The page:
How medical research funds are allocated in the US might not mean the best ideas actually get funding, writes Aaron Carroll at the New York Times. He adds that it could be time for a change to the system.
Carroll, a professor of pediatrics at Indiana University School of Medicine, notes that it has gotten tougher for researchers to even get a slice of the funding pie: paylines at the National Institutes of Health are between 10 percent and 15 percent.
And how that funding is awarded may not be reliable, Carroll adds. A study in the Proceedings of the National Academy of Sciences in March found no agreement between peer reviewers in a mock study session, he notes. The University of Wisconsin-Madison researchers concluded that peer reviewers couldn't distinguish between good and actually great grant proposals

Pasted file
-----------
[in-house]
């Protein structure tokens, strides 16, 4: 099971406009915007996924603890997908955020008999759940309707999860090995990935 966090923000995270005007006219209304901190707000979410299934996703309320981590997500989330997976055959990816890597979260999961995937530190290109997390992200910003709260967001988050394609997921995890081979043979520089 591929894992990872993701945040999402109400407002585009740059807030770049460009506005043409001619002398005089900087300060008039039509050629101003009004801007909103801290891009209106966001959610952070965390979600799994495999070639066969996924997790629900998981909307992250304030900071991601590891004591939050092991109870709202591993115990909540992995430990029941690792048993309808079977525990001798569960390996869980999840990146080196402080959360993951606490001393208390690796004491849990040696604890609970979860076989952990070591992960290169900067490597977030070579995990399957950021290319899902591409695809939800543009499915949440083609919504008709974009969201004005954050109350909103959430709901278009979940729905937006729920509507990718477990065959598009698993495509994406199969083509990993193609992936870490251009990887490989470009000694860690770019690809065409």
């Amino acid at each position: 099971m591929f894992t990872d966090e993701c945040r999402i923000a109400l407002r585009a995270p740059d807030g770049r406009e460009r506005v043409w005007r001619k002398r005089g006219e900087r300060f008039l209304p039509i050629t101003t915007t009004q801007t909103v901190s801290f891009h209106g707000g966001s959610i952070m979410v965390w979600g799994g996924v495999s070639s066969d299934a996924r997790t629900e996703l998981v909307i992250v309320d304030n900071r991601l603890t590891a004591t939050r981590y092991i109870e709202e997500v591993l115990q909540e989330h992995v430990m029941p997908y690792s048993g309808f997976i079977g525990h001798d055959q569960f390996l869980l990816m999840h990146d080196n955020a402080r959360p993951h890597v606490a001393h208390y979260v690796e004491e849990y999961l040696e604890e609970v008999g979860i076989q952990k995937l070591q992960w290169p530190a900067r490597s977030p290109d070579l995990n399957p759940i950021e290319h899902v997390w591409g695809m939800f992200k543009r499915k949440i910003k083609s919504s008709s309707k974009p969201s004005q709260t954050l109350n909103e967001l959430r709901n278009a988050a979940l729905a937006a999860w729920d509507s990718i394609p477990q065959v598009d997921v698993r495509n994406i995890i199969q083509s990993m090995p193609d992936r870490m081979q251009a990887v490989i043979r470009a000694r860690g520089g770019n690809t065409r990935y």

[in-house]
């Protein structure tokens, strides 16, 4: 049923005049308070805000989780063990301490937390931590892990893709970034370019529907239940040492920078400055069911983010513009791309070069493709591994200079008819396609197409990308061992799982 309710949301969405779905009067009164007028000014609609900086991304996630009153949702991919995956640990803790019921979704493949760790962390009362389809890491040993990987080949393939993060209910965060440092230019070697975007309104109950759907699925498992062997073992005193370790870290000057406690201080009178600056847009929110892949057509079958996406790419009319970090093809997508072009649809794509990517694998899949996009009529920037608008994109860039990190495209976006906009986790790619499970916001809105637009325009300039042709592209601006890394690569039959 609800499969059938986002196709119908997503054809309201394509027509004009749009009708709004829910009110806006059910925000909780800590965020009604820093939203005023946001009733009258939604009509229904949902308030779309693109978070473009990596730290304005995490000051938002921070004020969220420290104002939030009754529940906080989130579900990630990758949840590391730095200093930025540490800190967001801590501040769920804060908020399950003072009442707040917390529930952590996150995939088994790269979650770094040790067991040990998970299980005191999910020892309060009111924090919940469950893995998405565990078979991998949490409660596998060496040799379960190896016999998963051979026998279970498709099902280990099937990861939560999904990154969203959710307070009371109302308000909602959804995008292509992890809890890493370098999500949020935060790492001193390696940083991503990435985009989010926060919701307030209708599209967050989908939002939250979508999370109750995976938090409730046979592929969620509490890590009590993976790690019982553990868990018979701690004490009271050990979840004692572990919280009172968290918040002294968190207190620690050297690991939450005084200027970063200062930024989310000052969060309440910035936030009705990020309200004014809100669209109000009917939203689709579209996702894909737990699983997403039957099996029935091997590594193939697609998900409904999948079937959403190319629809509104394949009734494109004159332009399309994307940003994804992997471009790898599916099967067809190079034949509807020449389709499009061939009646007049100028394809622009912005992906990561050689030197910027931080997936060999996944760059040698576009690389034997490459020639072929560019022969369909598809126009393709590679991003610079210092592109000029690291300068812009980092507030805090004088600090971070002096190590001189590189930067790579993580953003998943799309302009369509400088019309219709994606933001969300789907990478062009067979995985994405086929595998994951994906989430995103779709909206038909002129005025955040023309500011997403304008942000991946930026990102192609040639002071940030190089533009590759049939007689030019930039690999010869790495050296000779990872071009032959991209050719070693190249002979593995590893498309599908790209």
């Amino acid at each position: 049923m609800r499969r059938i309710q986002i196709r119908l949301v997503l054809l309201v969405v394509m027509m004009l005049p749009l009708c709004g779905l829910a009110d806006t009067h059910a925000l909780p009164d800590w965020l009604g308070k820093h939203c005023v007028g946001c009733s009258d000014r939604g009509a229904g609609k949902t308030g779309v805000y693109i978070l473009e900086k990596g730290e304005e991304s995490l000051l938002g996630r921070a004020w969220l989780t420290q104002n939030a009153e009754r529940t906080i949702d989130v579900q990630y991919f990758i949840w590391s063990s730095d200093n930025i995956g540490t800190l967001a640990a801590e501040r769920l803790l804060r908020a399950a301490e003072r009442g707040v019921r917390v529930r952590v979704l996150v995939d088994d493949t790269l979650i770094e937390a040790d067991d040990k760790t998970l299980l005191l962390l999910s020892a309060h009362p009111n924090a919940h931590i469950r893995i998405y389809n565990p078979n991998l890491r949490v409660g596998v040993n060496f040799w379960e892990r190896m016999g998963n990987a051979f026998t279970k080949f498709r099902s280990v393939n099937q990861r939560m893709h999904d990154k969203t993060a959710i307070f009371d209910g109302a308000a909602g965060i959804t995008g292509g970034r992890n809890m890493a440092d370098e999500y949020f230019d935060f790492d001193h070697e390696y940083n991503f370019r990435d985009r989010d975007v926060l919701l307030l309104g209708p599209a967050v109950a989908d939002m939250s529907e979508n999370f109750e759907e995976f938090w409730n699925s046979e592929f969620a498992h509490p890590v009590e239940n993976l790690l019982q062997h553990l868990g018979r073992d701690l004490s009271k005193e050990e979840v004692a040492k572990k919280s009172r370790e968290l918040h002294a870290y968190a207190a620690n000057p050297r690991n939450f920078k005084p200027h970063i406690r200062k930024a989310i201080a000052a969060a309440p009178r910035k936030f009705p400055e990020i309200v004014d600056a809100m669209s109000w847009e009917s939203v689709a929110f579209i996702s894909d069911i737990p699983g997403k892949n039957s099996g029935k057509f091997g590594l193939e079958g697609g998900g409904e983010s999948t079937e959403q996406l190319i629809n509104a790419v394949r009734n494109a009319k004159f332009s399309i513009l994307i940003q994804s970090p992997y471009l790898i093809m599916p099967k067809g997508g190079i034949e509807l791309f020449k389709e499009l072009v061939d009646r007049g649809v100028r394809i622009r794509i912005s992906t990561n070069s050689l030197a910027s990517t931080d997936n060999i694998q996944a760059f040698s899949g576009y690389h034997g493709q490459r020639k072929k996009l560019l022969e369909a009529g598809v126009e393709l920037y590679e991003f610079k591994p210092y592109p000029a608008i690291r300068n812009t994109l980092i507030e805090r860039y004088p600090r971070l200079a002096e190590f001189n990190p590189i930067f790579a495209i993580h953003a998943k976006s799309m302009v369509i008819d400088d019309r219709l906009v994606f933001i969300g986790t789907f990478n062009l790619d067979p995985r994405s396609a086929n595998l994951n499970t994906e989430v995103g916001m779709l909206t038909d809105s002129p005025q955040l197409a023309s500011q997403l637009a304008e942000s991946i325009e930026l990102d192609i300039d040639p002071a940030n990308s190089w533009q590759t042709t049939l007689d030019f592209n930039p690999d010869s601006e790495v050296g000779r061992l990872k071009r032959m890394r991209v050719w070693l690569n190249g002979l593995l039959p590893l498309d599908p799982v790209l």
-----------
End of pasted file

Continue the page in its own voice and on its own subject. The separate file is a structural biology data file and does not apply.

Carroll writes that the current system favors low-risk research and experienced researchers and shows bias against women and minorities. "We may be missing out on a lot of excellent, and perhaps novel, work that can't break into the top 10 percent because of structural problems," Carroll writes. "There are things we could do to fix that."
For instance, he notes that not only could funding simply be increased, but other ideas such as funding researchers instead of their research, letting scientist vote on who gets a portion of funding, or using a lottery system could be implemented.